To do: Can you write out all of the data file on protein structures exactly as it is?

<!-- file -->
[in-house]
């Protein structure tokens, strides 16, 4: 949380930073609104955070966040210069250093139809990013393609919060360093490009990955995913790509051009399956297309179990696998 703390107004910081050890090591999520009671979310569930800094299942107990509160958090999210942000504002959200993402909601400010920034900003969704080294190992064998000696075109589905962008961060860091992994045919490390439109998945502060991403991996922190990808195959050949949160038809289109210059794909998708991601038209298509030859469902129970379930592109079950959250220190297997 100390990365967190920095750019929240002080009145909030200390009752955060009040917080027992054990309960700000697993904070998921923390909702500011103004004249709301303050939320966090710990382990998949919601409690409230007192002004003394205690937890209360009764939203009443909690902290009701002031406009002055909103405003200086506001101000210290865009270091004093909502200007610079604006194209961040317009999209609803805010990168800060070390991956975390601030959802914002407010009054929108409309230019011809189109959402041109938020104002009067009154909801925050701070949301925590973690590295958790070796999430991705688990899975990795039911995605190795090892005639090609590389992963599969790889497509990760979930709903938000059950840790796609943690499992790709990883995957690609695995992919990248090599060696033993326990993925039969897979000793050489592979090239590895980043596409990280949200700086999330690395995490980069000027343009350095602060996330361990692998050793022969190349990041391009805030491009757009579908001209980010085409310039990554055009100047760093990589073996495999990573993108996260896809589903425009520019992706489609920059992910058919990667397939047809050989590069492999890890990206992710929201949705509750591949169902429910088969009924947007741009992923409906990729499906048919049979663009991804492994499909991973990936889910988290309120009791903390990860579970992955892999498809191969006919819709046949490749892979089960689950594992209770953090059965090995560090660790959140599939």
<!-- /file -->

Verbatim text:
[in-house]
């Protein structure tokens, strides 16, 4: 949380930073609104955070966040210069250093139809990013393609919060360093490009990955995913790509051009399956297309179990696998 703390107004910081050890090591999520009671979310569930800094299942107990509160958090999210942000504002959200993402909601400010920034900003969704080294190992064998000696075109589905962008961060860091992994045919490390439109998945502060991403991996922190990808195959050949949160038809289109210059794909998708991601038209298509030859469902129970379930592109079950959250220190297997 100390990365967190920095750019929240002080009145909030200390009752955060009040917080027992054990309960700000697993904070998921923390909702500011103004004249709301303050939320966090710990382990998949919601409690409230007192002004003394205690937890209360009764939203009443909690902290009701002031406009002055909103405003200086506001101000210290865009270091004093909502200007610079604006194209961040317009999209609803805010990168800060070390991956975390601030959802914002407010009054929108409309230019011809189109959402041109938020104002009067009154909801925050701070949301925590973690590295958790070796999430991705688990899975990795039911995605190795090892005639090609590389992963599969790889497509990760979930709903938000059950840790796609943690499992790709990883995957690609695995992919990248090599060696033993326990993925039969897979000793050489592979090239590895980043596409990280949200700086999330690395995490980069000027343009350095602060996330361990692998050793022969190349990041391009805030491009757009579908001209980010085409310039990554055009100047760093990589073996495999990573993108996260896809589903425009520019992706489609920059992910058919990667397939047809050989590069492999890890990206992710929201949705509750591949169902429910088969009924947007741009992923409906990729499906048919049979663009991804492994499909991973990936889910988290309120009791903390990860579970992955892999498809191969006919819709046949490749892979089960689950594992209770953090059965090995560090660790959140599939």